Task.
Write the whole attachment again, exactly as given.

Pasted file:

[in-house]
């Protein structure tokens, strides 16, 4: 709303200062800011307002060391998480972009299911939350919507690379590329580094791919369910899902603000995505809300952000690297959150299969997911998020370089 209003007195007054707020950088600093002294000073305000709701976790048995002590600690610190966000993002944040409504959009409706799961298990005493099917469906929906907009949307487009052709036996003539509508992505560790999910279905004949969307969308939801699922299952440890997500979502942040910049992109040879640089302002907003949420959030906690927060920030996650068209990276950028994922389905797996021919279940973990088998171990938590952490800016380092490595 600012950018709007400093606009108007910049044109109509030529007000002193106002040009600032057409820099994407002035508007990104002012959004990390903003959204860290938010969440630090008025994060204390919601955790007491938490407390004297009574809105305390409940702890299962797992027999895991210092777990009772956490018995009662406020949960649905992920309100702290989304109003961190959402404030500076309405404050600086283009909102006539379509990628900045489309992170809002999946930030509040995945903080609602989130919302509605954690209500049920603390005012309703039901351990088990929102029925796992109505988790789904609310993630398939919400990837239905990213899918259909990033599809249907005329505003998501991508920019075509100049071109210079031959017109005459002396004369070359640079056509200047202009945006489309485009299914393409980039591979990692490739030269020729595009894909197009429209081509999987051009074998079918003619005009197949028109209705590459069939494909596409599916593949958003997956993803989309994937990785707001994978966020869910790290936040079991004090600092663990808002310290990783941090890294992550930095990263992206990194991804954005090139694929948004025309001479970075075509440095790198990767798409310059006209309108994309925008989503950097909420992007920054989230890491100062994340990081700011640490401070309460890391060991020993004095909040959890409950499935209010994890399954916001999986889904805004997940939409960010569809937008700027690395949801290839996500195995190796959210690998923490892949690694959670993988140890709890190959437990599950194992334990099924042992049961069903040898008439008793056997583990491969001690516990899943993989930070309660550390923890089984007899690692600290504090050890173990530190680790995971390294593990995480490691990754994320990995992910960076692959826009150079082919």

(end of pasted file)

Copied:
[in-house]
């Protein structure tokens, strides 16, 4: 709303200062800011307002060391998480972009299911939350919507690379590329580094791919369910899902603000995505809300952000690297959150299969997911998020370089 209003007195007054707020950088600093002294000073305000709701976790048995002590600690610190966000993002944040409504959009409706799961298990005493099917469906929906907009949307487009052709036996003539509508992505560790999910279905004949969307969308939801699922299952440890997500979502942040910049992109040879640089302002907003949420959030906690927060920030996650068209990276950028994922389905797996021919279940973990088998171990938590952490800016380092490595 600012950018709007400093606009108007910049044109109509030529007000002193106002040009600032057409820099994407002035508007990104002012959004990390903003959204860290938010969440630090008025994060204390919601955790007491938490407390004297009574809105305390409940702890299962797992027999895991210092777990009772956490018995009662406020949960649905992920309100702290989304109003961190959402404030500076309405404050600086283009909102006539379509990628900045489309992170809002999946930030509040995945903080609602989130919302509605954690209500049920603390005012309703039901351990088990929102029925796992109505988790789904609310993630398939919400990837239905990213899918259909990033599809249907005329505003998501991508920019075509100049071109210079031959017109005459002396004369070359640079056509200047202009945006489309485009299914393409980039591979990692490739030269020729595009894909197009429209081509999987051009074998079918003619005009197949028109209705590459069939494909596409599916593949958003997956993803989309994937990785707001994978966020869910790290936040079991004090600092663990808002310290990783941090890294992550930095990263992206990194991804954005090139694929948004025309001479970075075509440095790198990767798409310059006209309108994309925008989503950097909420992007920054989230890491100062994340990081700011640490401070309460890391060991020993004095909040959890409950499935209010994890399954916001999986889904805004997940939409960010569809937008700027690395949801290839996500195995190796959210690998923490892949690694959670993988140890709890190959437990599950194992334990099924042992049961069903040898008439008793056997583990491969001690516990899943993989930070309660550390923890089984007899690692600290504090050890173990530190680790995971390294593990995480490691990754994320990995992910960076692959826009150079082919």